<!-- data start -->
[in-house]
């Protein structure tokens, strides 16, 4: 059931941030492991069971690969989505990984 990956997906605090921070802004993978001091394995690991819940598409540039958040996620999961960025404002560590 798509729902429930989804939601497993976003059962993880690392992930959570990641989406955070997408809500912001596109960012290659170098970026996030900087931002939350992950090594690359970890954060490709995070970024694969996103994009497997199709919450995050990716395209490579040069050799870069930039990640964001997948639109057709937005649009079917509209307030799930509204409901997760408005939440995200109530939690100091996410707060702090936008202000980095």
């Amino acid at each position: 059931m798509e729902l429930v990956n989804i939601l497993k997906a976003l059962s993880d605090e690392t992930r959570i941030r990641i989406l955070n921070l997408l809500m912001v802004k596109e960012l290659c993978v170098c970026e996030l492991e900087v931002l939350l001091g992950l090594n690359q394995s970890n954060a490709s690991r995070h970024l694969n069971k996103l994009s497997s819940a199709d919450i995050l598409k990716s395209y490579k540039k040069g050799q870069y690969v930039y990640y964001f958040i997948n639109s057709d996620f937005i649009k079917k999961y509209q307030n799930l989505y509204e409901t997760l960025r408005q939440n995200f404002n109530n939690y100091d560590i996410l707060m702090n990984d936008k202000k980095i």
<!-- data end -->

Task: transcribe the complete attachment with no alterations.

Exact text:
[in-house]
């Protein structure tokens, strides 16, 4: 059931941030492991069971690969989505990984 990956997906605090921070802004993978001091394995690991819940598409540039958040996620999961960025404002560590 798509729902429930989804939601497993976003059962993880690392992930959570990641989406955070997408809500912001596109960012290659170098970026996030900087931002939350992950090594690359970890954060490709995070970024694969996103994009497997199709919450995050990716395209490579040069050799870069930039990640964001997948639109057709937005649009079917509209307030799930509204409901997760408005939440995200109530939690100091996410707060702090936008202000980095």
């Amino acid at each position: 059931m798509e729902l429930v990956n989804i939601l497993k997906a976003l059962s993880d605090e690392t992930r959570i941030r990641i989406l955070n921070l997408l809500m912001v802004k596109e960012l290659c993978v170098c970026e996030l492991e900087v931002l939350l001091g992950l090594n690359q394995s970890n954060a490709s690991r995070h970024l694969n069971k996103l994009s497997s819940a199709d919450i995050l598409k990716s395209y490579k540039k040069g050799q870069y690969v930039y990640y964001f958040i997948n639109s057709d996620f937005i649009k079917k999961y509209q307030n799930l989505y509204e409901t997760l960025r408005q939440n995200f404002n109530n939690y100091d560590i996410l707060m702090n990984d936008k202000k980095i």